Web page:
In 2006, Knightley was invited to join the Academy of Motion Picture Arts and Sciences. Her biggest financial hit thus far, Pirates of the Caribbean: Dead Man’s Chest, was released in July 2006.
Knightley starred in three major films in 2007: Silk, an adaptation of the novel by Alessandro Baricco, Atonement, a feature film adaptation of Ian McEwan’s novel of the same name (co-starring James McAvoy, Vanessa Redgrave and Brenda Blethyn), and Pirates of the Caribbean: At World’s End, which was released in May 2007. For her performance in Atonement, Knightley was nominated for a Golden Globe Award in the Best Dramatic Actress category for the role, as well as a BAFTA Award. Critic Richard Roeper was puzzled by both Knightley’s and McAvoy’s Academy Award snubs, stating “I thought McAvoy and Knightley were superb.”
In 2008, Knightley appeared alongside Sienna Miller, Cillian Murphy and Matthew Rhys in John Maybury’s The Edge of Love, a fictional wartime drama about Welsh poet Dylan Thomas, his wife Caitlin Macnamara, childhood friend Vera Williams, and her romance and marriage with a British soldier. Penned by Knightley’s mother, Sharman Macdonald, the playwright initially crafted the screenplay with Knightley as Macnamara in her mind. Once her daughter agreed to portray Williams, Macdonald enlarged the character, making her a Singer.
Knightley, who watched Marlene Dietrich films for preparation, was expecting to mime to her prerecorded voice, but was told by Maybury to sing live in front of the crew while shooting. “I was shaking like a leaf,” Knightley later commented, “I thought my knees were going to buckle. In the first couple of songs, I sounded like a pubescent boy, it was so embarrassing.” While the Actress received positive reviews for her role, the film became a moderate critical and commercial arthouse success.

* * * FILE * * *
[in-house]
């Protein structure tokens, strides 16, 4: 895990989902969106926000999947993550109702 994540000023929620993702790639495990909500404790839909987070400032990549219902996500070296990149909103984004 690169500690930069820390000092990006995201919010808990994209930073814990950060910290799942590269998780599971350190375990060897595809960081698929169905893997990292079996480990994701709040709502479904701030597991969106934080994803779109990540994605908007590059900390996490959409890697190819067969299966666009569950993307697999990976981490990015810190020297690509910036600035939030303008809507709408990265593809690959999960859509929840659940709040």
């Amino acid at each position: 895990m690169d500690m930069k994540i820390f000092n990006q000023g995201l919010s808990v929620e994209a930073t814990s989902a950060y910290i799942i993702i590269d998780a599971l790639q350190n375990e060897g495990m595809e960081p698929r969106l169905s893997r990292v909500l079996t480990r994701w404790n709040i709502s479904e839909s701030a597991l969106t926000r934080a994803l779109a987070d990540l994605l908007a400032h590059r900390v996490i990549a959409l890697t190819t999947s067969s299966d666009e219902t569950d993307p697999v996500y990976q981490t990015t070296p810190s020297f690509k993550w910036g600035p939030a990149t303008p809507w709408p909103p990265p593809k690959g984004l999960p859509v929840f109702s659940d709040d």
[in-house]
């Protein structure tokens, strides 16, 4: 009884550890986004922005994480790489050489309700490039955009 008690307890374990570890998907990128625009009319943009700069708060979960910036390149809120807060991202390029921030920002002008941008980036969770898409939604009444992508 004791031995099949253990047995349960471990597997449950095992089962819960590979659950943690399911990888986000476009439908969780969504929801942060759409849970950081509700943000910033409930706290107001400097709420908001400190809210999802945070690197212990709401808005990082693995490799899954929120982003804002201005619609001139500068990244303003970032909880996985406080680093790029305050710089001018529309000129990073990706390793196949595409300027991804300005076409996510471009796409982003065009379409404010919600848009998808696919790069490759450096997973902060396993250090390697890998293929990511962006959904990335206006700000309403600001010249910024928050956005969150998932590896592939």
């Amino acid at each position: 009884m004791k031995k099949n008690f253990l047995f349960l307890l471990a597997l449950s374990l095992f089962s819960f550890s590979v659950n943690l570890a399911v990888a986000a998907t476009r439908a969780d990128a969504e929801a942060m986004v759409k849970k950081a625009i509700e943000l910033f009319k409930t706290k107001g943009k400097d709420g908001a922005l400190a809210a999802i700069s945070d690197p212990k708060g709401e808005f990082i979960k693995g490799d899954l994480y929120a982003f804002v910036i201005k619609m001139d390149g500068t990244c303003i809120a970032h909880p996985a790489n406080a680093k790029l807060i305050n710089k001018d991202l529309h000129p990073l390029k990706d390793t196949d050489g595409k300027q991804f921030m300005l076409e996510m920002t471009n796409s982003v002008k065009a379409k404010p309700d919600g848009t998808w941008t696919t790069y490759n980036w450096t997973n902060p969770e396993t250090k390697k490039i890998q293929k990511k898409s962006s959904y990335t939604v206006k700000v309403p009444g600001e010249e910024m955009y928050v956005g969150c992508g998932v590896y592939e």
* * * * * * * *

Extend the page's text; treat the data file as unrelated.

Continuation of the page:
She then filmed Saul Dibb’s The Duchess (2008), based on the best-selling biography Georgiana, Duchess of Devonshire by Amanda Foreman, in which she played 18th-century English aristocrat Georgiana Cavendish, Duchess of Devonshire opposite Ralph Fiennes. Well received by critics, Knightley garnered largely positive reviews by critics, with The Epoch Times writing “Knightley’s performance gains new depth – she not only perfectly portrays a witty and feminine Georgiana early in the film, but also a caring mother, and an abandoned woman later on.” The following year, she was nominated for a BIFA Award for Best Actress for her performance.
In December 2009, Knightley made her West End debut in Martin Crimp’s version of Molière’s comedy The Misanthrope, at the Comedy Theatre in London alongside Damian Lewis, Tara FitzGerald and Dominic Rowan. Reviews for her portrayal of Jennifer in the play were generally positive. The Daily Telegraph described her performance as revealing “both power and poignancy” and The Independent called her performance “not only strikingly convincing but, at times, rather thrilling in its satiric aplomb.” The Guardian, however, noted that due to the nature of the role “one could say that she is not unduly stretched.” In recognition of her theatre debut, Knightley was nominated for the Laurence Olivier Award for Best Actress in a Supporting Role in the play. Knightley also received an Evening Standard Award nomination (longlist) for the Natasha Richardson Award for Best Actress.